Traffic Science (Shallow Thoughts)

Akkana's Musings on Open Source Computing and Technology, Science, and Nature.

Thu, 07 Jun 2007

Traffic Science

NPR this morning had a program on speeding. One of the "experts" they brought in was Richard Retting, senior transportation engineer with the IIHS (that's the Insurance Institute for Highway Safety, a group funded by auto insurance companies).

Early on they asked him why speeding was bad. He said there were three reasons. The first two were straightforward: when you're going faster, you (1) travel farther before you can react to something, and (2) take longer to stop. No problem there, and I waited for the third reason, presuming it was going to be kinetic energy.

Well, almost. The third reason, he said, was energy. "Remember that equation E = mc2 from high school?"

Wow! If I drive faster than the speed limit, I'm converting my mass into energy? For those who haven't studied physics recently, he was probably confusing Einstein's equation relating energy, mass and the speed of light with Newton's formula for kinetic energy, KE = mv2/2. The host responded incredulously "The speed of light?" but Retting didn't seem to notice, and pressed on: "When you're going faster, your energy is disproportionate and exponential."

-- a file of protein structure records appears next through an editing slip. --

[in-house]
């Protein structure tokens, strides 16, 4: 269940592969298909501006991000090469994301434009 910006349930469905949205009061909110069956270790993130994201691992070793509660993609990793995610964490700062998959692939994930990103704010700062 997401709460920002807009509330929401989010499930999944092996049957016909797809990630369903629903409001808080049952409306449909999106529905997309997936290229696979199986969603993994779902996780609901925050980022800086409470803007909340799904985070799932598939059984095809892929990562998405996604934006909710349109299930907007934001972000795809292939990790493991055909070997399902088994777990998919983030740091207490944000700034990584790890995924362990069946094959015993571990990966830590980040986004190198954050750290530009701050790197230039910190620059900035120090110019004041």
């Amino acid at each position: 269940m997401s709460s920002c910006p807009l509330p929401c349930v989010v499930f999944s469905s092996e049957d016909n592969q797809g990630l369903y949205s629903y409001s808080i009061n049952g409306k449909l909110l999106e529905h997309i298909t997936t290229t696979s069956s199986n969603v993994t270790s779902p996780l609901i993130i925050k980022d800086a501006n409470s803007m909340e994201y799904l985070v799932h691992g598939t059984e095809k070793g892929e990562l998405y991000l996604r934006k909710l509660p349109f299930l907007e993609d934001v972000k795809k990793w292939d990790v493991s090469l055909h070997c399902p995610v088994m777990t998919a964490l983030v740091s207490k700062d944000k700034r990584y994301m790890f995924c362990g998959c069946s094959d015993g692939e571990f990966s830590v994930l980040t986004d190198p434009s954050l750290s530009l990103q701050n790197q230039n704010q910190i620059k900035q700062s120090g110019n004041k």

Okay, you're talking on the radio and you have a brain-o. I'm sure we've all said silly things when we knew better, like reciting the wrong equation then not noticing the gaffe. But he also seems confused about what "exponential" means, perhaps because of that "exponent" of 2 in the equation. An exponential curve is when you have something like 2X, not X2. Admittedly, the dictionary of "exponential" includes vague definitions like "Pertaining to exponents", and I suppose there is an exponent of 2 involved. But really, folks: kinetic energy increases as the square of speed.

A little later in the program, someone called in to mention studies showing that higher speeds don't necessarily correlate with accidents, and Redding chastised him for doing google searches for studies: "That's not how we do science in this country." Hey, Mr. Retting -- it might pay to be a little more careful with your own science if you're going to be dismiss callers with remarks like that.

[ 18:37 Jun 07, 2007    More science | permalink to this entry | ]

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